According to McKune, the condo complex would disrupt the neighborhood’s balance by forcing rents and property values to rise too fast. The working class and the artists would be forced out. “Their condo building might look pretty but the neighborhood would lose if it comes,” says McKune. “It would lose its character. It would be just Lincoln Park II.”

Weiss can’t understand the fuss and consternation. He describes himself not as a heartless developer but as a counterculture kid from Von Steuben High who got his start selling jeans at Uncle Dan’s over on Lincoln Avenue. Now he owns Uncle Dan’s and he sees nothing wrong with Lincoln Park. It has Steppenwolf Theatre and those artsy boutiques along Armitage and Halsted. So, OK, they’re pricey–still, it’s art.

“My building’s not going to be ugly and remote. I’m willing to work with residents, to compromise according to their concerns–that’s why I got in touch with them,” he says. “I think some of the people have gotten a little too emotional about this. I mean, it’s not all that bad. I won’t do anything that is so striking. There are five apartments in the building. It’s not as though we’re going to be eliminating vast amounts of multiple-unit dwellings. Yes, the retail tenants will have to make a decision as to where they are going to relocate their businesses. But that happens all the time in the city.

“I think the people in the neighborhood need to go through the process of learning about my plan. Oftentimes, change elicits fear. That fear comes from not having knowledge. All of us experience being afraid of things we don’t know. Once people start understanding how benign on some level my development is they won’t oppose it.”

Many influential people from the neighborhood support the proposal, most notably Mike Pavilon, who’s president of the Uptown Chicago Commission, the local chamber of commerce. According to Pavilon, Weiss’s plan (along with a Tax Incremental Financing plan proposed by the city) is the sort of boost the area needs.

“For decades we’ve been looking for investment,” says Pavilon. “For decades people have left the city. The population’s down below three million. We had riots. We had people complaining about the lack of economic investment. Now here’s this guy who wants to make substantial investment. Well, I say he should be applauded. I know some people are afraid about change. I understand that fear. But I resent the fact that people say we’re trying to make the neighborhood less diverse. We have all sorts of programs that encourage home ownership among diverse populations. If anything, this project will make the community more diverse. Look, if we want any good solid investment we’re going to have to live with some change.”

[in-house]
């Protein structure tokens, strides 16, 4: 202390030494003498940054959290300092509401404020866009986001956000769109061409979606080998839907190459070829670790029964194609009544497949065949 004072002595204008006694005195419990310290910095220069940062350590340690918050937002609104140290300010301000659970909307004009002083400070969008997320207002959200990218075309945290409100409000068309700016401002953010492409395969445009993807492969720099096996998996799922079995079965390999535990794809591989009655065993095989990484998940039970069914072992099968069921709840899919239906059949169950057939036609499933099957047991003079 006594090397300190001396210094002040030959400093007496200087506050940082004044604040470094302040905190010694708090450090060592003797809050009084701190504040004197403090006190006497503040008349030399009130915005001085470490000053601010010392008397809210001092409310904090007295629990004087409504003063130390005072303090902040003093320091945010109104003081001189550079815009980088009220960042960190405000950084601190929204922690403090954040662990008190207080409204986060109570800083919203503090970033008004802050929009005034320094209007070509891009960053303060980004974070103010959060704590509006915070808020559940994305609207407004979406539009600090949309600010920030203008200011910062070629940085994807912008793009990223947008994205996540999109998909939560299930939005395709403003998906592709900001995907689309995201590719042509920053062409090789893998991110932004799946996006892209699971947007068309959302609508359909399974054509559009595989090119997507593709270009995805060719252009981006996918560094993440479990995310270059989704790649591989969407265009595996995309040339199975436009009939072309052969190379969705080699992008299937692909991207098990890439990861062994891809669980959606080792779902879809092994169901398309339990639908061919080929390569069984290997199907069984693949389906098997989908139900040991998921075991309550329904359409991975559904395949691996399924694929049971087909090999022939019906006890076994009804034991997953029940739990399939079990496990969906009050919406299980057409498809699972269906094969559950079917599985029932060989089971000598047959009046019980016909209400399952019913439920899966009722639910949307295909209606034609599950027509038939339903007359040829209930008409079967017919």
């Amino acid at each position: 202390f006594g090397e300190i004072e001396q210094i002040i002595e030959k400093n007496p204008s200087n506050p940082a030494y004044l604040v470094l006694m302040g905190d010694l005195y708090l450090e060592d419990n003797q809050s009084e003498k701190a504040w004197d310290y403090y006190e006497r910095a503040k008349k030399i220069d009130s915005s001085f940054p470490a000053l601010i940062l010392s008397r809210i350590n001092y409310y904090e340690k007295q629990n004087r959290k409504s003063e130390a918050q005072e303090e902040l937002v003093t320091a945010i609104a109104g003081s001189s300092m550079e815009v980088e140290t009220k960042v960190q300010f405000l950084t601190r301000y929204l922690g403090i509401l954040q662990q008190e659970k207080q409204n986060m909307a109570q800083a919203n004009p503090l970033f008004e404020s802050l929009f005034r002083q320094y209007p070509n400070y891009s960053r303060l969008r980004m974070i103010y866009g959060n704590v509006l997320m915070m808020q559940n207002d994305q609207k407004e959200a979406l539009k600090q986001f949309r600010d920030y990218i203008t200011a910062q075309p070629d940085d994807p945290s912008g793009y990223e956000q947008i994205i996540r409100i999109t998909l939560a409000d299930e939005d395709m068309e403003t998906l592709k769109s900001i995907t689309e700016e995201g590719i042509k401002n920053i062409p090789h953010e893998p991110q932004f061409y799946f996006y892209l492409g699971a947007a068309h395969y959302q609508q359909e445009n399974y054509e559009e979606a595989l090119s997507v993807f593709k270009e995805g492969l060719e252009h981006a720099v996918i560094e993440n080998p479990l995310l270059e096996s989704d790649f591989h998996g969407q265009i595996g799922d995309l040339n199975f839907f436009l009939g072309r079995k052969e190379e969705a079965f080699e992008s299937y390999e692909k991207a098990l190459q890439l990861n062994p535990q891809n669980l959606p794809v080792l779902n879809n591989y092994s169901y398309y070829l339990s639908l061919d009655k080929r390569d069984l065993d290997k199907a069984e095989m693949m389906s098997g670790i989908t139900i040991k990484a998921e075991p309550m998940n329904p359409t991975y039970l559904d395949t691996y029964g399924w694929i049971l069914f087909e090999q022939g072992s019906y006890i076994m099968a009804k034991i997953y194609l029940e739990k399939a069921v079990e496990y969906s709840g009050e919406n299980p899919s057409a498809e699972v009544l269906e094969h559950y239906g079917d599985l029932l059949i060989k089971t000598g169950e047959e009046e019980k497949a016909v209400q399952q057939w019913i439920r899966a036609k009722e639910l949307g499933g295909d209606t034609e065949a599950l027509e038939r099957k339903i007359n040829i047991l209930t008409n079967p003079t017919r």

At a block club meeting on the project held in December, the two sides filled the room and the rhetoric turned passionate. “In my opinion the developer’s presentation wasn’t well received,” says Kelly. “They made it out as though we really needed them, as though they were moving into a neighborhood that was in poor condition. That offended some people.”

Adds Hasbrook, “Weiss had his lawyer and architects and they were not very sensitive. [One tenant] said she had put her lifeblood into her business and now they were going to just get rid of her, to which one of the project’s supporters said, ‘That’s your problem.’ One of Weiss’s architects said, ‘Money and power will win. This is coming, the neighborhood’s changing, so you better get used to it.’ He wasn’t being antagonistic. It was just a matter of fact.”

Weiss’s proposal hinges on a zoning change that needs Shiller’s approval. She says she’ll abide by the block club’s recommendation. Its position is unclear. Some members, like McKune and other tenants, say they will fight to preserve the building. But the recently elected president, a developer named Hugh Hodur, urges compromise. “I’m trying to be neutral,” says Hodur. “We have a zoning subcommittee to work with Weiss. We’re going to see if we can come to a compromise on objections like parking.”

With or without compromise, Weiss vows to demolish the current building. “I’m going to build on this site,” he says. “If I can’t build this plan I’ll build something else that’s within the zoning. So it’s in the best interests for residents to work with me to get the best deal they can.”

Art accompanying story in printed newspaper (not available in this archive): photo/Dan Machnik.